The execution is not flawless. Some of the plot twists are easy to spot, and Razia can at times seem willfully ignorant. She’s often more worried about her past being discovered than the obvious consequences of her recent actions—that mob of people is angry because something valuable was stolen, not because her private and uneavesdroppable conversation was eavesdropped on. I won’t begrudge the woman her fear, because I’ve felt that fear too, but she can be more short-sighted than is characteristic for her. And some of her dialogue with other characters comes across as improbable, and only as a vehicle to deliver a particular punch line. It only happened once or twice, but it was enough to pull me out of an otherwise compelling and immersive story.
But the rest of the book is not improbable. Stealing Thunder executes a style of storytelling that I hold in very high regard: “it follows.” Razia steals a valuable object from a party the prince attends. It follows that he declares he’ll catch the thief to appease the host. It follows that when she must steal again, the prince tries to apprehend her. She escapes, of course, but it follows that she’s torn about hiding her secret life as a thief from the prince she’s falling in love with. Nearly everything fits together in a tightly woven, cause-and-effect sequence of events that I find both incredibly difficult to pull off and extremely rewarding when done well. Stealing Thunder does this exceptionally well. When the book moves on to the geopolitical scheming part of the narrative, the storytelling really starts to shine. Razia’s razor-sharp wit will have you shouting out loud in glee as she dances metaphorical circles around her adversaries. Watching her outmaneuver her over-confident and chauvinistic opponents with her exceptional tactical skill is both empowering and incredibly gratifying. She boxes her father, the sultan, into a corner with such mastery that even he is forced to concede.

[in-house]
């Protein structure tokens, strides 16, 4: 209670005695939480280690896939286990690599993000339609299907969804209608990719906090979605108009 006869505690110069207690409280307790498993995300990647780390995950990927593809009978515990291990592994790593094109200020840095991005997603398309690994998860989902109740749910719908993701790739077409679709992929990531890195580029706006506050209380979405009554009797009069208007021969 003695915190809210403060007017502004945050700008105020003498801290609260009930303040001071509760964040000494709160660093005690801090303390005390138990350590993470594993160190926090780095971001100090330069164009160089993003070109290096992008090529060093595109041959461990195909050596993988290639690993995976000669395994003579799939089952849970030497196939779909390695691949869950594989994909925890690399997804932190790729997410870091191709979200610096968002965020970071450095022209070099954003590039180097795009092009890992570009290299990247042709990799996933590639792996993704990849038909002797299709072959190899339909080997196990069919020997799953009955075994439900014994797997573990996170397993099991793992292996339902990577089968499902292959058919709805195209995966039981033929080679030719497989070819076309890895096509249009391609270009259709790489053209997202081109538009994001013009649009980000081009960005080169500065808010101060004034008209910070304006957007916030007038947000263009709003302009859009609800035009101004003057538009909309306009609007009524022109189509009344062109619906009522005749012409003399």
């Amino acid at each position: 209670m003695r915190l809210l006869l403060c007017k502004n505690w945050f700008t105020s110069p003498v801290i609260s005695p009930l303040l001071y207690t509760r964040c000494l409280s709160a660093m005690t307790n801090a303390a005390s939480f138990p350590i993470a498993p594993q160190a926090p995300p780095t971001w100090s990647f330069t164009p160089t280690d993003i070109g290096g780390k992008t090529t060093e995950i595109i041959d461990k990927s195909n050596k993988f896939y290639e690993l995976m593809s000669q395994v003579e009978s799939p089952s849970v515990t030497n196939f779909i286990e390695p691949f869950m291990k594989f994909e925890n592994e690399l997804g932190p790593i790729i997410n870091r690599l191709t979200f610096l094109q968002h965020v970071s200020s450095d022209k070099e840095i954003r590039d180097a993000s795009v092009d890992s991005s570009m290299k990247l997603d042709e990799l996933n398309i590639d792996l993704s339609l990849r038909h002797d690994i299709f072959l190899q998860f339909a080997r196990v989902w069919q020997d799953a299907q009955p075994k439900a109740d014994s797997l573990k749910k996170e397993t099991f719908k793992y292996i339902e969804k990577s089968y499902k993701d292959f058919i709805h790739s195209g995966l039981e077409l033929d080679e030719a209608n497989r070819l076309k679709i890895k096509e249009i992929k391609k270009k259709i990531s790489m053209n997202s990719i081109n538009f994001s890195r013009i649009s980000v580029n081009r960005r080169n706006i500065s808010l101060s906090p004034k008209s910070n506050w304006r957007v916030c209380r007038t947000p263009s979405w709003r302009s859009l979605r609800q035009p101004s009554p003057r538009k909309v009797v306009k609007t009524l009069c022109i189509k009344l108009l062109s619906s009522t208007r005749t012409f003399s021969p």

Razia wins. She wins, and wins, and wins. The book moves at break-neck speed, and at every turn, she comes out on top. At every encounter, she outsmarts her opponents, and uses her wits to turn things in her favor. She wins back everything she lost, and then some. Do you know how rare that is for a trans woman? It doesn’t happen. We aren’t that lucky. We don’t get to live blessed lives like Razia. We have to fight, tooth and nail, for everything, and some of us will still lose.
And that’s why having stories with characters like Razia is so important. They give us hope. They give us someone we can pretend to be. When the government is stripping us of our rights and actively trying to harm us, these stories give us a place to escape to. They set the benchmark for what we should strive for—that the sky’s the limit, and that there’s a chance we will have our fairytale ending. They give us hope.
Despite its flaws, Stealing Thunder gave me something I’ve never had before: a protagonist that was like me. A protagonist that had the same worries and hopes, a protagonist that I could relate to on a deep and spiritual level. I’ve always identified with the girl in stories, even when I was a kid and everyone thought I was a boy. And as much as I envied the heroines of those stories, Razia gave me something else, something more, something closer to home: she gave me representation.
Randi Hagen is a proud trans woman, storyteller, geek, programmer, athlete, feminist, sister, mother, and Slytherin. She’s an avid fantasy/sci-fi reader and enjoys writing in her free time. Randi plays hockey with the Madison Gay Hockey Association and the Dread Pirates. She has completed two marathons and is training for an ultramarathon in the fall. Black Lives Matter.